Chapter 12

The Family Fortress

by Steve Ham and Ken Ham on May 26, 2011

We have aimed our words at Christian parents who are willing to make every effort for the protection of their families. Our families do need to be protected.

“In all the affairs and business of the family, even of the royal family, for king’s houses are no longer safe than while God protects us. We must depend upon God’s blessing and not our own contrivance.” Matthew Henry1

A Devotion

Dad, doing a devotion for an American tour group in 1992 at Paul and Rosemary’s house in Brisbane.

Sometime in your life you have probably heard the statement, “A man’s home is his castle.” In Australia some years ago they made a hit comedy based on this saying, and called it The Castle. It’s a popular movie, telling about a father defending his home and land from government takeover. The movie is filled with humorous insight into some of the lighter aspects of Australian culture, though a few sections of the movie are quite distasteful. The most impacting theme of the movie, however, is the relentless, one-minded focus of the father to protect his family at all costs.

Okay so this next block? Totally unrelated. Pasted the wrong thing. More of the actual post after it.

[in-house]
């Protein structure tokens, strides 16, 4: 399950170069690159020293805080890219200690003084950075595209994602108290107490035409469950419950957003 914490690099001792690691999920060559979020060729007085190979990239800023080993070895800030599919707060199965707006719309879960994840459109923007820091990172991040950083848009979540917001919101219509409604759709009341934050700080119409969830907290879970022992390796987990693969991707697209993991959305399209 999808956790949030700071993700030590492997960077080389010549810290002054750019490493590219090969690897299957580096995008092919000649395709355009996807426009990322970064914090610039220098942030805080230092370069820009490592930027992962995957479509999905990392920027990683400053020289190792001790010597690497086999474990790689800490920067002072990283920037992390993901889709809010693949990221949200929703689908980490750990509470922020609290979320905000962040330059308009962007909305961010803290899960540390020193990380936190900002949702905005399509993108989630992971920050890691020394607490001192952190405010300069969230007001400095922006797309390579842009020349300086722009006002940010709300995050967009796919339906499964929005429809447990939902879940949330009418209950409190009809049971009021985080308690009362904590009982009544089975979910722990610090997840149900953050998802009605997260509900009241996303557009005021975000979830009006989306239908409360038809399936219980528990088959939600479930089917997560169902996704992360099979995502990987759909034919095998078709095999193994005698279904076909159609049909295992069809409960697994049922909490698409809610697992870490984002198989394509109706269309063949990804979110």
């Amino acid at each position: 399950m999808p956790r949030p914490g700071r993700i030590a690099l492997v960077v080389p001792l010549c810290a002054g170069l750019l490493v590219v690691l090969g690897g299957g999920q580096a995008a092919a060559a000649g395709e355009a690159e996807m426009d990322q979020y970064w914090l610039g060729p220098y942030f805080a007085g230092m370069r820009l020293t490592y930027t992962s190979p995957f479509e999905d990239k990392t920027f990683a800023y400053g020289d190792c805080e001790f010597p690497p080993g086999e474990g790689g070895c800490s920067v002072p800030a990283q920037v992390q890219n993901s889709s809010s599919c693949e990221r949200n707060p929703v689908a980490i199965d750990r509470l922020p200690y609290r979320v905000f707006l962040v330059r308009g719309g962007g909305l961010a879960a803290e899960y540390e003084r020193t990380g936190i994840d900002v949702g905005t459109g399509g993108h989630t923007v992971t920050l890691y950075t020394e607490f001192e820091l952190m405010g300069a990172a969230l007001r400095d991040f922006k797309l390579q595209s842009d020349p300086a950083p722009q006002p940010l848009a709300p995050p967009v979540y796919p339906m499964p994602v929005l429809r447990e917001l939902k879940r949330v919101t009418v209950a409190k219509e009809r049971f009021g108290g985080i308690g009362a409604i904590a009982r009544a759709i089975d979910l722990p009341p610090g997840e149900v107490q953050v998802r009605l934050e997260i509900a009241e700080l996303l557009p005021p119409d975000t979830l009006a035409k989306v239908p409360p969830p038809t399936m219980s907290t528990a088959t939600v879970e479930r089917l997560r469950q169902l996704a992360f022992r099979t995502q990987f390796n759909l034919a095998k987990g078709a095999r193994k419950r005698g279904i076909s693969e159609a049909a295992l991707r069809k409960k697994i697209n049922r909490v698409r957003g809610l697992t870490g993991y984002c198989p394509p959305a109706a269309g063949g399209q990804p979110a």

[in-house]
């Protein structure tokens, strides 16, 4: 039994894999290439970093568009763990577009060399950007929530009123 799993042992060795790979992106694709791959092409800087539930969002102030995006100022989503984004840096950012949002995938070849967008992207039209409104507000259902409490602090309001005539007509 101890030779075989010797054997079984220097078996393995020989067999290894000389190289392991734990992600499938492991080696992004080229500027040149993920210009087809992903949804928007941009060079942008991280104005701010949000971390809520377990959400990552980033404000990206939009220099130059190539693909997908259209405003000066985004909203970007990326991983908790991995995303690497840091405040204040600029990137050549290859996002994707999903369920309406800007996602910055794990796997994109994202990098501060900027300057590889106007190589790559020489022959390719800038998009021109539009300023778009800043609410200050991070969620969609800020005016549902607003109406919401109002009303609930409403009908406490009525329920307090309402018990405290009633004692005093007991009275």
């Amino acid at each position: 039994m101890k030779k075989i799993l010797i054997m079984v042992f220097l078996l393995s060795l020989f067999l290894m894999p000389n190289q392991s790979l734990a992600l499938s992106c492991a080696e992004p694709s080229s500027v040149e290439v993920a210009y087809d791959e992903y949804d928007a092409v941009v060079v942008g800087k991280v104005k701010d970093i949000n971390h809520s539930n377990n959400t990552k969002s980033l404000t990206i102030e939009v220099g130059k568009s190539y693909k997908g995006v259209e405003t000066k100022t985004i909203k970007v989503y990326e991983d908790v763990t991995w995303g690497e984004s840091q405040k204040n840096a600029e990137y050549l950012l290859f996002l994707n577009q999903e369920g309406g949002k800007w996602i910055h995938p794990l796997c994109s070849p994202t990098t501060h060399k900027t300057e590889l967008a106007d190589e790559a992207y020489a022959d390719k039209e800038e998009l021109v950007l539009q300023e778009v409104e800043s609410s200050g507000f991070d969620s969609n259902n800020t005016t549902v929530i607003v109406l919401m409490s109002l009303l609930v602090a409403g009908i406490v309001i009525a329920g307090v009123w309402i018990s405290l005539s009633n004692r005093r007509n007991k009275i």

My brother Ken and I have written this book with such fathers and mothers in mind. We have aimed our words at Christian parents who are willing to make every effort for the protection of their families. Our families do need to be protected. There is definitely a war taking place in society and there are two teams, God’s and Satan’s.

Satan is making every effort to persuade our children toward a worldly worldview. He’s doing this by attacking the very foundation of the Christian family: the authority of God’s inspired Word. Ministries like Answers in Genesis clearly point out the battle lines and help Christian parents build godly family heritages. Throughout this book, we have repeatedly reflected on the sufficiency of Scripture, the authority of Scripture, the importance of a biblical axiom, and an exegetical approach to God’s Word. A practical understanding of all of these concepts will help us defend our homes (and churches) from the attack and infiltration of Satan’s worldly and anti-Christian influence.